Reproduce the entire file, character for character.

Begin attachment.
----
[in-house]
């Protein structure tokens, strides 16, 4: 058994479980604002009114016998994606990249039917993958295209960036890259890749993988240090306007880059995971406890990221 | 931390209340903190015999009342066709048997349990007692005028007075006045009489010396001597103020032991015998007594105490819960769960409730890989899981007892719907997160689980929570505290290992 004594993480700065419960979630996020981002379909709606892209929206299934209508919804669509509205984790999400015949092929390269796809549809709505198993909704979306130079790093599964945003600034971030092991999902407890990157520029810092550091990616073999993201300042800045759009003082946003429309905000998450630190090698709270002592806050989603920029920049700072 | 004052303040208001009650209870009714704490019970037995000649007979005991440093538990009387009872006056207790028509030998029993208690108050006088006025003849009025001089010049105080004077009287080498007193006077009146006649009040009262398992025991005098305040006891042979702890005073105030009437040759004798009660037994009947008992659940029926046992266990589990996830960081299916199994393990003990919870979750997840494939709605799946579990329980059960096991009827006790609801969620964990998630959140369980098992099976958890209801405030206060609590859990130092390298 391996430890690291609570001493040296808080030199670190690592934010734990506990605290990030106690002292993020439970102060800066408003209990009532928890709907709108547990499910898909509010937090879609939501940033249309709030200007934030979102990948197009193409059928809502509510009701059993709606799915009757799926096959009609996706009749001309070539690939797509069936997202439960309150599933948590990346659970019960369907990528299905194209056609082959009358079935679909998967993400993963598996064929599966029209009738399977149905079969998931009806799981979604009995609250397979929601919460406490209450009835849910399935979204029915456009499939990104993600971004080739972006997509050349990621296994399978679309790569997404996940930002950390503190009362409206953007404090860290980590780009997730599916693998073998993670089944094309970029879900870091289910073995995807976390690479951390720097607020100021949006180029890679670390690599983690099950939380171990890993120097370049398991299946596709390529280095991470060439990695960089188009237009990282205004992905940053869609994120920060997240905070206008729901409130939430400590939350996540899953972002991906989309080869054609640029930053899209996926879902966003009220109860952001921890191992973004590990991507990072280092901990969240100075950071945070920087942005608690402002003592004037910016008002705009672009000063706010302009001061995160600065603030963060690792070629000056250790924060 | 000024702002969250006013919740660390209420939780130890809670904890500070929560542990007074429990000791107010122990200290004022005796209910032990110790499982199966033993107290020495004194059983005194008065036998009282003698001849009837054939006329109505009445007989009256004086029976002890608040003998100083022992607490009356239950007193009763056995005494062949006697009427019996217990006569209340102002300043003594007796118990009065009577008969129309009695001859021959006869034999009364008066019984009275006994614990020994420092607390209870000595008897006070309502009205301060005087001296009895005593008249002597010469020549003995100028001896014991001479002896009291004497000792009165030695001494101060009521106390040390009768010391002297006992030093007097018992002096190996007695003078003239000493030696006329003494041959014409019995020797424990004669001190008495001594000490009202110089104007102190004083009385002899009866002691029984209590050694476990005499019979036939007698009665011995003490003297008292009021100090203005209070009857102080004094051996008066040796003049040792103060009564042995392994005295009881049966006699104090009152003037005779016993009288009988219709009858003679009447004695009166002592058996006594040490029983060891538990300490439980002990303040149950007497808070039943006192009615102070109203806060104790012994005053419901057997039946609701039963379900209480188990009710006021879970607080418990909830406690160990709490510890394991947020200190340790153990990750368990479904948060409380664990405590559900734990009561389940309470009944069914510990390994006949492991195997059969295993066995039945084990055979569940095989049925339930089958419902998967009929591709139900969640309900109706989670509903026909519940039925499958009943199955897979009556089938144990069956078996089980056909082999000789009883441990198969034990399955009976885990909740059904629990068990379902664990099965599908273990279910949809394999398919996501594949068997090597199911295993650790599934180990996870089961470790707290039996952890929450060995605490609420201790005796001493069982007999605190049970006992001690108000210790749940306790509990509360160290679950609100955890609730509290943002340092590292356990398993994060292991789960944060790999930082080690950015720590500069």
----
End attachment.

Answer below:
[in-house]
């Protein structure tokens, strides 16, 4: 058994479980604002009114016998994606990249039917993958295209960036890259890749993988240090306007880059995971406890990221 | 931390209340903190015999009342066709048997349990007692005028007075006045009489010396001597103020032991015998007594105490819960769960409730890989899981007892719907997160689980929570505290290992 004594993480700065419960979630996020981002379909709606892209929206299934209508919804669509509205984790999400015949092929390269796809549809709505198993909704979306130079790093599964945003600034971030092991999902407890990157520029810092550091990616073999993201300042800045759009003082946003429309905000998450630190090698709270002592806050989603920029920049700072 | 004052303040208001009650209870009714704490019970037995000649007979005991440093538990009387009872006056207790028509030998029993208690108050006088006025003849009025001089010049105080004077009287080498007193006077009146006649009040009262398992025991005098305040006891042979702890005073105030009437040759004798009660037994009947008992659940029926046992266990589990996830960081299916199994393990003990919870979750997840494939709605799946579990329980059960096991009827006790609801969620964990998630959140369980098992099976958890209801405030206060609590859990130092390298 391996430890690291609570001493040296808080030199670190690592934010734990506990605290990030106690002292993020439970102060800066408003209990009532928890709907709108547990499910898909509010937090879609939501940033249309709030200007934030979102990948197009193409059928809502509510009701059993709606799915009757799926096959009609996706009749001309070539690939797509069936997202439960309150599933948590990346659970019960369907990528299905194209056609082959009358079935679909998967993400993963598996064929599966029209009738399977149905079969998931009806799981979604009995609250397979929601919460406490209450009835849910399935979204029915456009499939990104993600971004080739972006997509050349990621296994399978679309790569997404996940930002950390503190009362409206953007404090860290980590780009997730599916693998073998993670089944094309970029879900870091289910073995995807976390690479951390720097607020100021949006180029890679670390690599983690099950939380171990890993120097370049398991299946596709390529280095991470060439990695960089188009237009990282205004992905940053869609994120920060997240905070206008729901409130939430400590939350996540899953972002991906989309080869054609640029930053899209996926879902966003009220109860952001921890191992973004590990991507990072280092901990969240100075950071945070920087942005608690402002003592004037910016008002705009672009000063706010302009001061995160600065603030963060690792070629000056250790924060 | 000024702002969250006013919740660390209420939780130890809670904890500070929560542990007074429990000791107010122990200290004022005796209910032990110790499982199966033993107290020495004194059983005194008065036998009282003698001849009837054939006329109505009445007989009256004086029976002890608040003998100083022992607490009356239950007193009763056995005494062949006697009427019996217990006569209340102002300043003594007796118990009065009577008969129309009695001859021959006869034999009364008066019984009275006994614990020994420092607390209870000595008897006070309502009205301060005087001296009895005593008249002597010469020549003995100028001896014991001479002896009291004497000792009165030695001494101060009521106390040390009768010391002297006992030093007097018992002096190996007695003078003239000493030696006329003494041959014409019995020797424990004669001190008495001594000490009202110089104007102190004083009385002899009866002691029984209590050694476990005499019979036939007698009665011995003490003297008292009021100090203005209070009857102080004094051996008066040796003049040792103060009564042995392994005295009881049966006699104090009152003037005779016993009288009988219709009858003679009447004695009166002592058996006594040490029983060891538990300490439980002990303040149950007497808070039943006192009615102070109203806060104790012994005053419901057997039946609701039963379900209480188990009710006021879970607080418990909830406690160990709490510890394991947020200190340790153990990750368990479904948060409380664990405590559900734990009561389940309470009944069914510990390994006949492991195997059969295993066995039945084990055979569940095989049925339930089958419902998967009929591709139900969640309900109706989670509903026909519940039925499958009943199955897979009556089938144990069956078996089980056909082999000789009883441990198969034990399955009976885990909740059904629990068990379902664990099965599908273990279910949809394999398919996501594949068997090597199911295993650790599934180990996870089961470790707290039996952890929450060995605490609420201790005796001493069982007999605190049970006992001690108000210790749940306790509990509360160290679950609100955890609730509290943002340092590292356990398993994060292991789960944060790999930082080690950015720590500069």